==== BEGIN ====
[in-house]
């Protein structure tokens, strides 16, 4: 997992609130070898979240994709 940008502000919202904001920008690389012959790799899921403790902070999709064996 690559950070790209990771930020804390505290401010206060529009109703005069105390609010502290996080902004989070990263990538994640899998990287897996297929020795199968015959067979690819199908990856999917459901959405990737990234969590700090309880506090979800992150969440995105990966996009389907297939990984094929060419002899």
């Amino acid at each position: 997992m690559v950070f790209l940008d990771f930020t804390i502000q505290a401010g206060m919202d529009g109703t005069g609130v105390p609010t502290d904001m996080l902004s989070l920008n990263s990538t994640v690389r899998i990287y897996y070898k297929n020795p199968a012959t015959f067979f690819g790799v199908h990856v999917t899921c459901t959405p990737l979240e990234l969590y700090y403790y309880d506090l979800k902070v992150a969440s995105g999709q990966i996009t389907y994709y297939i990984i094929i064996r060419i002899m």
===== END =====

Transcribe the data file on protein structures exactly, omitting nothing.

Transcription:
[in-house]
């Protein structure tokens, strides 16, 4: 997992609130070898979240994709 940008502000919202904001920008690389012959790799899921403790902070999709064996 690559950070790209990771930020804390505290401010206060529009109703005069105390609010502290996080902004989070990263990538994640899998990287897996297929020795199968015959067979690819199908990856999917459901959405990737990234969590700090309880506090979800992150969440995105990966996009389907297939990984094929060419002899």
């Amino acid at each position: 997992m690559v950070f790209l940008d990771f930020t804390i502000q505290a401010g206060m919202d529009g109703t005069g609130v105390p609010t502290d904001m996080l902004s989070l920008n990263s990538t994640v690389r899998i990287y897996y070898k297929n020795p199968a012959t015959f067979f690819g790799v199908h990856v999917t899921c459901t959405p990737l979240e990234l969590y700090y403790y309880d506090l979800k902070v992150a969440s995105g999709q990966i996009t389907y994709y297939i990984i094929i064996r060419i002899m």